A simple point worth considering: There is likely to be more research into osteoarthritis treatment in the next 5 years than there was in the last 15.
Money, that's why.
Multinational companies spend their research and development funds on areas most likely to produce a return on their investment. Easy problems are solved first, then more difficult problems are addressed in order of their market size. The good news for sufferers of osteoarthritis is that the large baby boomer population is reaching retirement age. The number of people with knee osteoarthritis is rising exponentially and with it potential profits for the company that comes up with a minimally invasive treatment that is effective for the majority of patients.
Stem cell research is one area showing a lot of promise in the treatment of many diseases. On top of the first human arthritis stem cell research in the UK, another study is looking at the ability of stem cells to repair meniscal tears - a common sporting injury that often leads to early onset osteoarthritis. Both of these studies are of limited size and both involve the surgical implantation of cells but they represent important steps on the path to the goal treatment of a simple injection that has major benefits (for more on this study, click here.)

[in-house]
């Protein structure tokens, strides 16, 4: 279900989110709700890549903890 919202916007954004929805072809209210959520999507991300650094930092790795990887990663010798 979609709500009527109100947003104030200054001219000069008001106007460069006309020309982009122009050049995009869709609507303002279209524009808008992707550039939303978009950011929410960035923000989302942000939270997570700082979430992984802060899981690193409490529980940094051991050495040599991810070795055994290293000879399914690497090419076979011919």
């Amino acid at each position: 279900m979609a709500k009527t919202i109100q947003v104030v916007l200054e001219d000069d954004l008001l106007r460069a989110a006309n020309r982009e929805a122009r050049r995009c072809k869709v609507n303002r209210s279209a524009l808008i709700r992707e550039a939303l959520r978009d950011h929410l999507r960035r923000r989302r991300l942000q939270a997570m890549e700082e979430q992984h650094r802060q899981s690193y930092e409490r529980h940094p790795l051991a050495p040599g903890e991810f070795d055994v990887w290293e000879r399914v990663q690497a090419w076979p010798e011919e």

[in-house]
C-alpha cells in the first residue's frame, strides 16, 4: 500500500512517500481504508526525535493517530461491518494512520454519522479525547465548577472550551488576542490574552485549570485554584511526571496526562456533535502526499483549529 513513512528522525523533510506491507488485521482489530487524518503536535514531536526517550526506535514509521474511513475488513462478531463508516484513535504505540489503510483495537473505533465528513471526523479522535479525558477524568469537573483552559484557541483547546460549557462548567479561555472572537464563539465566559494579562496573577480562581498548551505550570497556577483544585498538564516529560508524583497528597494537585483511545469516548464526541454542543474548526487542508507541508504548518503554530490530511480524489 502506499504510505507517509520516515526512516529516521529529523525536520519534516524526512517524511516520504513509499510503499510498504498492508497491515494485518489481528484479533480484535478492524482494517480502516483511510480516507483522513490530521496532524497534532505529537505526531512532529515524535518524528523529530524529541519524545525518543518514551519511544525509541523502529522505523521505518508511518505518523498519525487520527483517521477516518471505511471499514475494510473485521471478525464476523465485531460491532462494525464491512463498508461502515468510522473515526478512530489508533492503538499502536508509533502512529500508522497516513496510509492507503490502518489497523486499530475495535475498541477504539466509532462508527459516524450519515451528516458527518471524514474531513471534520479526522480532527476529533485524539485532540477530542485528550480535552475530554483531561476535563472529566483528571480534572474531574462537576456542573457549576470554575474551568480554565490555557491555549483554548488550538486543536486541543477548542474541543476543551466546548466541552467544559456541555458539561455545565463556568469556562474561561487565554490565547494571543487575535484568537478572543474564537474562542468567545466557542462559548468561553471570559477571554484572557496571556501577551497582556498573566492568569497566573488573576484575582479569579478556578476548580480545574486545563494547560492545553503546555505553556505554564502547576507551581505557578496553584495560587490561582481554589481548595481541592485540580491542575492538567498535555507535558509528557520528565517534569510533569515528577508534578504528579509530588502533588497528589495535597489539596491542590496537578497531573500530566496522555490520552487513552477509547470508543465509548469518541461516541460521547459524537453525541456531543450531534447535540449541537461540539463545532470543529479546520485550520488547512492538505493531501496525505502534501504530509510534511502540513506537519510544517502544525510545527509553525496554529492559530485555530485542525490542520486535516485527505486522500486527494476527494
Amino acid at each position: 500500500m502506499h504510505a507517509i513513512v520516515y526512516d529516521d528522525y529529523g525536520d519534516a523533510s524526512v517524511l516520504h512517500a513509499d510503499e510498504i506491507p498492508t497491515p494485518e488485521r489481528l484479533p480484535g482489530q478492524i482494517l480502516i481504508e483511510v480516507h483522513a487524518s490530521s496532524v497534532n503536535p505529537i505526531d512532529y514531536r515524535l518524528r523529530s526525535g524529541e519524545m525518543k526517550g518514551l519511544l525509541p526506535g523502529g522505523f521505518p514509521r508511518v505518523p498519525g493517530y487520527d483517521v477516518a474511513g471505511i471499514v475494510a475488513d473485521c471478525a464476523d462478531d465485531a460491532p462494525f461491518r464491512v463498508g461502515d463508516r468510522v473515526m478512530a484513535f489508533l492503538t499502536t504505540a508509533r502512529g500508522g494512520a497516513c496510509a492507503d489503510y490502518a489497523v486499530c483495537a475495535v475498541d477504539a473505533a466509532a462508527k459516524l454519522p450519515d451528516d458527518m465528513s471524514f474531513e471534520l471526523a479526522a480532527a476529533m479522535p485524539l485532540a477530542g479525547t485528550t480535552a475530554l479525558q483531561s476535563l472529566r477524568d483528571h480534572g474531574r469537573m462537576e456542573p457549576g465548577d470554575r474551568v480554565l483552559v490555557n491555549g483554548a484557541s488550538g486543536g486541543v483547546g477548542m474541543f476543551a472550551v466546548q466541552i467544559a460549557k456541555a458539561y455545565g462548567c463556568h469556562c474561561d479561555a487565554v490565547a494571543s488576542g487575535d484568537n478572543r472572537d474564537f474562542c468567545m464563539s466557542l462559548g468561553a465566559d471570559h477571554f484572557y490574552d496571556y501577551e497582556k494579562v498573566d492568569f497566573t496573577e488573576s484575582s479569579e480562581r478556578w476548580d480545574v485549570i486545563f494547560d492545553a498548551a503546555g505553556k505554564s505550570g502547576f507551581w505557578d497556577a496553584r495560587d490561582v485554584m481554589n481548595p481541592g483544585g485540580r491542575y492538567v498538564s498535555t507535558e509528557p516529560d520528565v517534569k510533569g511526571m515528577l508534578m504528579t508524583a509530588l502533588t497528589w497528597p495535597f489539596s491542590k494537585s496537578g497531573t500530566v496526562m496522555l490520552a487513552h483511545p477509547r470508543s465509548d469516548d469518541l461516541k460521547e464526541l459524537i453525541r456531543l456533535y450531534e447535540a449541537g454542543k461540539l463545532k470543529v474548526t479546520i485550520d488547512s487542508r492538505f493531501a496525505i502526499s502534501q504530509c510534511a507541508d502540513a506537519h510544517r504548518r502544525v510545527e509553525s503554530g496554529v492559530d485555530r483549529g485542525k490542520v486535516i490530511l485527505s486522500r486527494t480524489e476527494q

Every year you are able to delay a knee replacement gives researchers more time to develop new treatments. This is why I am a big advocate of (essentially risk-free) delaying tactics such as weight loss, quads exercises, and unloader knee braces.